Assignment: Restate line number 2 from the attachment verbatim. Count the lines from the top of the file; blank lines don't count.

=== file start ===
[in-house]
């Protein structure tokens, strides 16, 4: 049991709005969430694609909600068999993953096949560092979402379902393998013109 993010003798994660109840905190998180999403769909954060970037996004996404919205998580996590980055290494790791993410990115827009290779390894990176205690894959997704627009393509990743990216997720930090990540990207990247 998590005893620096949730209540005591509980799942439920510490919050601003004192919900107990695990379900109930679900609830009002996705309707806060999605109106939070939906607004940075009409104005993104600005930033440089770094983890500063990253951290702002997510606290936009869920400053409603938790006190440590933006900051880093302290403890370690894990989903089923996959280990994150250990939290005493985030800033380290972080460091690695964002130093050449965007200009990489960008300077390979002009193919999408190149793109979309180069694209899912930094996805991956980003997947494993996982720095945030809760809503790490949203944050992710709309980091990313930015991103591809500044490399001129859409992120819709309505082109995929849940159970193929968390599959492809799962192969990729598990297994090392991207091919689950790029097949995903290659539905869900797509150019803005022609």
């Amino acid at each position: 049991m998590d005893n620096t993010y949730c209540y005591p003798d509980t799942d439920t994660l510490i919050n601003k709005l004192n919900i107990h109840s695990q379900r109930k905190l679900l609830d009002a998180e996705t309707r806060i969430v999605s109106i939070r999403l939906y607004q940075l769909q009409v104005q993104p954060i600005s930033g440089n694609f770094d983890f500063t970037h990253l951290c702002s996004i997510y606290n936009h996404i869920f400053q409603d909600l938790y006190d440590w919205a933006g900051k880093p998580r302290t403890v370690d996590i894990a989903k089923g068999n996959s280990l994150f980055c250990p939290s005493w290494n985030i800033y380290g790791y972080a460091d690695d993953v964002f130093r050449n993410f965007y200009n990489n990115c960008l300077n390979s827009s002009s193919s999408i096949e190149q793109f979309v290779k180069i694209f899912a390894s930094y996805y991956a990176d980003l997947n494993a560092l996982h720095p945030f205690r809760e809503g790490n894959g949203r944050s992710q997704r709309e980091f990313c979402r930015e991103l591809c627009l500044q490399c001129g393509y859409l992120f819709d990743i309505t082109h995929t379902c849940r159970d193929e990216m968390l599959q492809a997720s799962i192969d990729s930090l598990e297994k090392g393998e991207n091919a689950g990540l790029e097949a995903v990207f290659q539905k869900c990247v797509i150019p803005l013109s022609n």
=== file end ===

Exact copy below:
């Protein structure tokens, strides 16, 4: 049991709005969430694609909600068999993953096949560092979402379902393998013109 993010003798994660109840905190998180999403769909954060970037996004996404919205998580996590980055290494790791993410990115827009290779390894990176205690894959997704627009393509990743990216997720930090990540990207990247 998590005893620096949730209540005591509980799942439920510490919050601003004192919900107990695990379900109930679900609830009002996705309707806060999605109106939070939906607004940075009409104005993104600005930033440089770094983890500063990253951290702002997510606290936009869920400053409603938790006190440590933006900051880093302290403890370690894990989903089923996959280990994150250990939290005493985030800033380290972080460091690695964002130093050449965007200009990489960008300077390979002009193919999408190149793109979309180069694209899912930094996805991956980003997947494993996982720095945030809760809503790490949203944050992710709309980091990313930015991103591809500044490399001129859409992120819709309505082109995929849940159970193929968390599959492809799962192969990729598990297994090392991207091919689950790029097949995903290659539905869900797509150019803005022609």